Approximately 30% of children and adults have some astigmatism.1,2 In some cases of regular astigmatism, patients have great vision with spectacles, but unsatisfactory visual results with standard contact lenses. The reason for this may be due to the magnitude and location of corneal astigmatism.3 Keratometers measure the curvature of the cornea's steepest and flattest meridians over the central 3mm, while corneal topographers provide a more accurate representation of the cornea's true shape over 10mm. With topography, you can determine whether a patient's astigmatism is apical or limbal-to-limbal (see figure 2, page 40), which will influence your lens choice. Apical astigmatism may be adequately corrected with spherical GP lens- es or soft toric designs, while limbal astigmatism may require bitoric GPs or custom soft toric lens designs for optimal centration, comfort and visual acuity.

Figure 2. Apical astigmatism (left) is condensed within the central area of the cornea. Limbal astigmatism (right) extends to the entire corneal diameter.

4 You rehabilitate patients who have contact lens-induced corneal warpage.

Patients who overwear or overextend the life of their contact lenses may develop corneal edema and warpage, resulting in transient visual impairment. This condition usually presents as a significant change in refractive astigmatism that correlates to a significant change in corneal astigmatism. You may find irregular keratometry mires, making it difficult to differentiate corneal warpage from early keratoconus. Not only will corneal topography help you confirm a diagnosis of corneal warpage, it will also help you educate your patients. Discontinuing lens wear and repeating topography in three-to-four weeks may show a significant difference map (see figure 3, page 40) as the warpage resolves. Using these maps as visual aids, you can explain the problem to patients and, hopefully, prevent a recurrence.

Figure 3. Axial difference map of lens-induced corneal warpage. This patient had been wearing a highly aspheric back-surface multifocal RGP (top left). Notice the normalization of corneal appearance after discontinuing CL wear for four months (bottom left).

5 Your patients are inquiring about LASIK.

In any successful contact lens practice, patients are likely to inquire about their candidacy for LASIK, and you must be prepared to answer their questions and refer them for further evaluation, should they look like a candidate for the procedure. If you have a corneal topographer, you can begin the LASIK evaluation right there, explaining any unusual patterns that could disqualify the patient from having surgery. And, even if the map shows normal topography, this is a good opportunity for you to discuss corneal reshaping as an alternative to LASIK.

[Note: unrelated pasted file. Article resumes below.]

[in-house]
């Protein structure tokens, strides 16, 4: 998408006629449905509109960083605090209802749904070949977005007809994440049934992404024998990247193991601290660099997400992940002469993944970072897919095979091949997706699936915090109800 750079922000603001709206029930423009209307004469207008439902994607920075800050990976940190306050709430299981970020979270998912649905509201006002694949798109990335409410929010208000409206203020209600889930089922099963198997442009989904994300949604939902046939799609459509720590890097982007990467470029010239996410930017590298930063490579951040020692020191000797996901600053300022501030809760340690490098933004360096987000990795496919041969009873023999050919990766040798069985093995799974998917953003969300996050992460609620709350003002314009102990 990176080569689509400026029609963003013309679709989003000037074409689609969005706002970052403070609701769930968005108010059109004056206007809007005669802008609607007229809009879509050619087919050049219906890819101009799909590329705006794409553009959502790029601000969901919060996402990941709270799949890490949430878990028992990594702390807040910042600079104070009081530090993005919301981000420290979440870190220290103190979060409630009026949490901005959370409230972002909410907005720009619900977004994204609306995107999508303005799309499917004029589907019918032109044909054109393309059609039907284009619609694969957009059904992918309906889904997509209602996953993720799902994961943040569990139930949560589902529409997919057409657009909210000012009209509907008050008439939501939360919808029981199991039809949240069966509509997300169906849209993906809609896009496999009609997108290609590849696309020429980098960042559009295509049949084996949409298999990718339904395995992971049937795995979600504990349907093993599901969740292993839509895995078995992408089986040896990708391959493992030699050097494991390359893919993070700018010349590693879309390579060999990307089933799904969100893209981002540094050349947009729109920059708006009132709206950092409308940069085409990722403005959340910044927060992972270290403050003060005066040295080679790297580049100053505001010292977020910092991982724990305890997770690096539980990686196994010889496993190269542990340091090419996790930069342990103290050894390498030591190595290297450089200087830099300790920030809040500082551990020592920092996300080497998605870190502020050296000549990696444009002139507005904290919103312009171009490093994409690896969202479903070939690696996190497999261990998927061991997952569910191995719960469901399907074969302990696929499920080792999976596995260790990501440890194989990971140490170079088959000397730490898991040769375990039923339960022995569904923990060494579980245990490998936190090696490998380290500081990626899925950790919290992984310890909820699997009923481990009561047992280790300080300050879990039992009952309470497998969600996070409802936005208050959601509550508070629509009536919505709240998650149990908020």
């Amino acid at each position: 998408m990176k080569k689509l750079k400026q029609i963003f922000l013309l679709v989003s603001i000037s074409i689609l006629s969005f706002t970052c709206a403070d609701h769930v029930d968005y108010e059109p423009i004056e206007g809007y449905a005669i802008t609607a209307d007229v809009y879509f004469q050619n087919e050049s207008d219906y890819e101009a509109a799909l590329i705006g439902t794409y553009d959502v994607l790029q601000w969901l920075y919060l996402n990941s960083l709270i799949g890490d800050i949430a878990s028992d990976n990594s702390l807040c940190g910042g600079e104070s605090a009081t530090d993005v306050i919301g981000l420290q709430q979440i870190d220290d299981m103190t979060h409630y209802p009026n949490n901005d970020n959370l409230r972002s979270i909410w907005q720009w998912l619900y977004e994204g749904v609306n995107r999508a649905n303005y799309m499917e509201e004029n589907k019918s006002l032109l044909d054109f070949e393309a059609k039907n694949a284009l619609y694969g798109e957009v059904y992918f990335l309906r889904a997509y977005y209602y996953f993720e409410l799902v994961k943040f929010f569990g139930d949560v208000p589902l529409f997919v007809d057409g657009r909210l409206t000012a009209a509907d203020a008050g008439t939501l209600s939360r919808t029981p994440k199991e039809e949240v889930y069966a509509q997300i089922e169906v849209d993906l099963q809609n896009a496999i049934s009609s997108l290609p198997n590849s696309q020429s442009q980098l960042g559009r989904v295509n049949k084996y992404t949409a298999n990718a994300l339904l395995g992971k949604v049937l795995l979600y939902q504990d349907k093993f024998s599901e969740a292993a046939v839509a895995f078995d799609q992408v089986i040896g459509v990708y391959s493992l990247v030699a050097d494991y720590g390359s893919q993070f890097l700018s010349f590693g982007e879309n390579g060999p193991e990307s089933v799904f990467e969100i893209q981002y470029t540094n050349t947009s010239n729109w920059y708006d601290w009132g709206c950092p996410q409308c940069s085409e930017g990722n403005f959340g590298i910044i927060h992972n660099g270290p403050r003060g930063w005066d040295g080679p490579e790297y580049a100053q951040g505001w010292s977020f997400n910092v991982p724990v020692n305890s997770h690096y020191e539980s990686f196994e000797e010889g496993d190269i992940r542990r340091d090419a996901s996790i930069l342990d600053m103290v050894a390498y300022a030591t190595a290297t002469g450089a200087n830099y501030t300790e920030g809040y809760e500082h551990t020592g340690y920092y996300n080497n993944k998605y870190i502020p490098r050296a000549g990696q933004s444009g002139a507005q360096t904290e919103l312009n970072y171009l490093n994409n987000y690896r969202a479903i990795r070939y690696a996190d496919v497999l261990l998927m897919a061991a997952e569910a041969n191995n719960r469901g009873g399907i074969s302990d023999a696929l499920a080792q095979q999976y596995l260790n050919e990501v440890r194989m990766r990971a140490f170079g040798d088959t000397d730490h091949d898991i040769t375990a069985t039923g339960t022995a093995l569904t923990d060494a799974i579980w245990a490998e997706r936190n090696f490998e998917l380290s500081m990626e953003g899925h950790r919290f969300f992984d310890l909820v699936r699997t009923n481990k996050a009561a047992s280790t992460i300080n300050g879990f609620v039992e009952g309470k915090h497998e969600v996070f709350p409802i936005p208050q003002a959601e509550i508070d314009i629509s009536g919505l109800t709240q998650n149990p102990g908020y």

6 You are interested in corneal reshaping.

Access to corneal topography can open up the world of corneal reshaping, which, in my experience, scores high marks with patients and offers an excellent return on investment. And because the FDA has placed no age restriction on corneal reshaping, it is a great alternative to eyeglasses or daytime contact lenses for adolescents. The future of corneal reshaping also looks promising, as new lens designs, such as hyperopic/presbyopic, toric and possibly hydrogel lenses, come to market. In addition, ongoing research shows the potential for myopia control with corneal reshaping.4

A corneal topographer is a must-have instrument in any practice offering corneal reshaping. Axial or sagittal maps help monitor refractive changes, and tangential maps help determine the orientation of those changes on the cornea. Difference maps can help determine whether changes in lens parameters are required, and elevation maps show whether the corneal toricity is great enough to require a toric lens. (See figure 4, page 41).

Figure 4: Elevation map of a cornea with a high amount of limbal with-the-rule astigmatism. This illustration shows how a spherical lens will be tight along the horizontal meridian and loose along the vertical meridian. CRT spherical lens on this toric cornea will decenter, (left image) where CRT Dual Axis(right image) achieves proper centration for a successful treatment outcome.

Choosing a topographer